Bird Database

Pied-billed Grebe

(Podilymbus podiceps)

State of the Birds
At a Glance







Invasive species, Altered wetland hydrology

Conservation Actions

Protect and restore wetlands

Pied-billed Grebe

(Podilymbus podiceps)

Although frequently seen in migration, the Pied-billed Grebe has always been a rare breeder in New Hampshire. In most years there are probably fewer than ten nesting sites: a mix of those that have been occupied for many years and some that might only be used for one or two. This current situation is similar to that recorded during the Breeding Bird Atlas in the 1980s, when 10-12 sites were occupied over a six-year period. Areas with the most consistent activity include scattered wetlands north of the White Mountains and in extreme southeastern New Hampshire (but not near the coast). Because this species is widely dispersed and hard to detect, there are no standardized data from which we can determine more accurate population trends.

To a significant degree the fate of the Pied-billed Grebe is tied to that of the wetlands in which it nests. Overall wetland loss is a clear threat, but equally important is water level. Grebes build floating nests composed of soft plant material like cattail and water lily stems, attached to emergent vegetation in 1-6 feet of water. If water levels rise during nesting the nest risks being flooded, while if they fall it may become more accessible to land-based predators. Natural succession can also reduce habitat suitability for grebes as vegetation gradually fills in the open marshy areas of beaver ponds or man-made impoundments. Perhaps because their habitat is often ephemeral, grebes are effective colonizers, and will come and go even from frequently used sites in response to changes in water levels. This behavior makes it difficult to assess populations since birds from a reliable site could move even a short distance and still be undetected.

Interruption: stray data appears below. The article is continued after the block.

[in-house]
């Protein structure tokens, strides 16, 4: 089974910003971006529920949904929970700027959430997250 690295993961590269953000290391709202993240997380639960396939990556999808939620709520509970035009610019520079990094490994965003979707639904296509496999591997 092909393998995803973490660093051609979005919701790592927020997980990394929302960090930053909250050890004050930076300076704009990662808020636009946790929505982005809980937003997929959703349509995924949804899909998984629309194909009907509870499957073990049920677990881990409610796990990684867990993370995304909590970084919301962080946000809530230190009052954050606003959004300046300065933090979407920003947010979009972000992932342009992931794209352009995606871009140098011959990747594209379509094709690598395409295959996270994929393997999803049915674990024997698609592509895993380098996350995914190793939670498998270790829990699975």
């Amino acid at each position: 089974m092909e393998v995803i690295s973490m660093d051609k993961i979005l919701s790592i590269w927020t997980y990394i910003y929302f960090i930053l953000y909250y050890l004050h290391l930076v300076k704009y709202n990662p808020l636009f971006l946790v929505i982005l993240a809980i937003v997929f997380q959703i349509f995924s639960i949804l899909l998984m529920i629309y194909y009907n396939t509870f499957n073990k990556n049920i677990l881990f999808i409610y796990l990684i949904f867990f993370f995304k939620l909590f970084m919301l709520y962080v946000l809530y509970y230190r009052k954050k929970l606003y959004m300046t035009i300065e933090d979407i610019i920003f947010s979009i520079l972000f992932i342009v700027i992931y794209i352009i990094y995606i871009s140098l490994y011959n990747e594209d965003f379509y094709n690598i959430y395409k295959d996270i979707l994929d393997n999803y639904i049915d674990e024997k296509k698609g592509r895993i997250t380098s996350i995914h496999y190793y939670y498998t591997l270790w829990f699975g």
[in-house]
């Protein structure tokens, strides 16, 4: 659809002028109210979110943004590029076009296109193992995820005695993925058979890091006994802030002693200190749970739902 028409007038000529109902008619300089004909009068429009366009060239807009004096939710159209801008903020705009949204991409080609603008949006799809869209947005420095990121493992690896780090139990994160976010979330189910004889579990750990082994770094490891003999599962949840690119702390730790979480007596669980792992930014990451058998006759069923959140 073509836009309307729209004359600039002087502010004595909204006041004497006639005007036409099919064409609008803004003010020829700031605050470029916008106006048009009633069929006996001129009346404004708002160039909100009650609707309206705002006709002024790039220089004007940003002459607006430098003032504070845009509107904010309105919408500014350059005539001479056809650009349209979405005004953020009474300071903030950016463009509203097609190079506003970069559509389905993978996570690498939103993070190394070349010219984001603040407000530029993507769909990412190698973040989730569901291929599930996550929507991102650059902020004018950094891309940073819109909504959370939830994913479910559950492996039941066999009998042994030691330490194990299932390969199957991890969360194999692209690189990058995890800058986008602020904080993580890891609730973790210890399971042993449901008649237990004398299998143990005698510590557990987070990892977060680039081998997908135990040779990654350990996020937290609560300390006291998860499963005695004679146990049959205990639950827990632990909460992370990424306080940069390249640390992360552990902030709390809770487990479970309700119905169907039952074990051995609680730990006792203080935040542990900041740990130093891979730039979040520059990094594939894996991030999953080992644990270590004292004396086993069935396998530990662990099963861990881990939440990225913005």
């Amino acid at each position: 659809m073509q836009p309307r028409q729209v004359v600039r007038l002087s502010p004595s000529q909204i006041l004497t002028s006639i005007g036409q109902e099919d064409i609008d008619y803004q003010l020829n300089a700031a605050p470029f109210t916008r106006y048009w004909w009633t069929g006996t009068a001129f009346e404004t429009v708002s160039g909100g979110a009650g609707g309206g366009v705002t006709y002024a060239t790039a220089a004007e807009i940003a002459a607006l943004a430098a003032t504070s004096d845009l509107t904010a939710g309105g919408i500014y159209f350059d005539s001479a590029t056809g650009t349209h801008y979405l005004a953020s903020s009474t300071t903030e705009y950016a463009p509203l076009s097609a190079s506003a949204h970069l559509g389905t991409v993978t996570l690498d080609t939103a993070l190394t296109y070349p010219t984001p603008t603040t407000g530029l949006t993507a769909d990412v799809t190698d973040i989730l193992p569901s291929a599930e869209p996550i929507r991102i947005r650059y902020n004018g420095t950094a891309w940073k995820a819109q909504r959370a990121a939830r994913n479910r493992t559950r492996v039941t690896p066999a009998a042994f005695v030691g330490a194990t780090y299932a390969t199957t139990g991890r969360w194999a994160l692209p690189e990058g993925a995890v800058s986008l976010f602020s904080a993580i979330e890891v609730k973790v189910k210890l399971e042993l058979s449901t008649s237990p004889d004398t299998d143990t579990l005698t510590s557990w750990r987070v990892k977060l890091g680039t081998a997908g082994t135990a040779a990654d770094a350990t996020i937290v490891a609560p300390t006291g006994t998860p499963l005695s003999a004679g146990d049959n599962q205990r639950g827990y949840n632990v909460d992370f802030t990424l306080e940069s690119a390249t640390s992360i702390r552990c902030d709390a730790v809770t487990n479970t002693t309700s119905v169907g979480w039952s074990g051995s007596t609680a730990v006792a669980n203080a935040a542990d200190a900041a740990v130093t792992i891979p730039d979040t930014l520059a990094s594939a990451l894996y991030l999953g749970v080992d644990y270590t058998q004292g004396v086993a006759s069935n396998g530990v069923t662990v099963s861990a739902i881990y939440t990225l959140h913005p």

Where grebes do nest, they are often heard before they are seen. Their most common call is a song consisting of multiple diverse phrases that has variously been compared to noises made by donkeys, monkeys, or cuckoos. It can be heard from quite a distance and is usually a clear indication that there is a grebe territory in the vicinity. If grebes do nest, watch for the striped chicks by June or July. When they are still small, they will often all climb upon a parent’s back to rest or shelter, making for a scenario reminiscent of a “clown car” when six or more chicks emerge and tumble into the water.

Seasonal Abundance

Relative abundance based on eBird data. Numbers indicate likelihood of finding this species in suitable habitat at a given time of year, not actual numbers encountered.

Pied-billed Grebe
Range Map

Information for the species profiles on this website was compiled from a combination of the sources listed below.

  • The Birds of New Hampshire. By Allan R. Keith and Robert B. Fox. 2013. Memoirs of the Nuttall Ornithological club No. 19.

  • Atlas of the Breeding Birds of New Hampshire. Carol R. Foss, ed. 1994. Arcadia Publishing Company and Audubon Society of New Hampshire

  • Birds of the World. Various authors and dates. Cornell Laboratory of Ornithology.

  • Data from the Breeding Bird Survey

  • Data from the Christmas Bird Count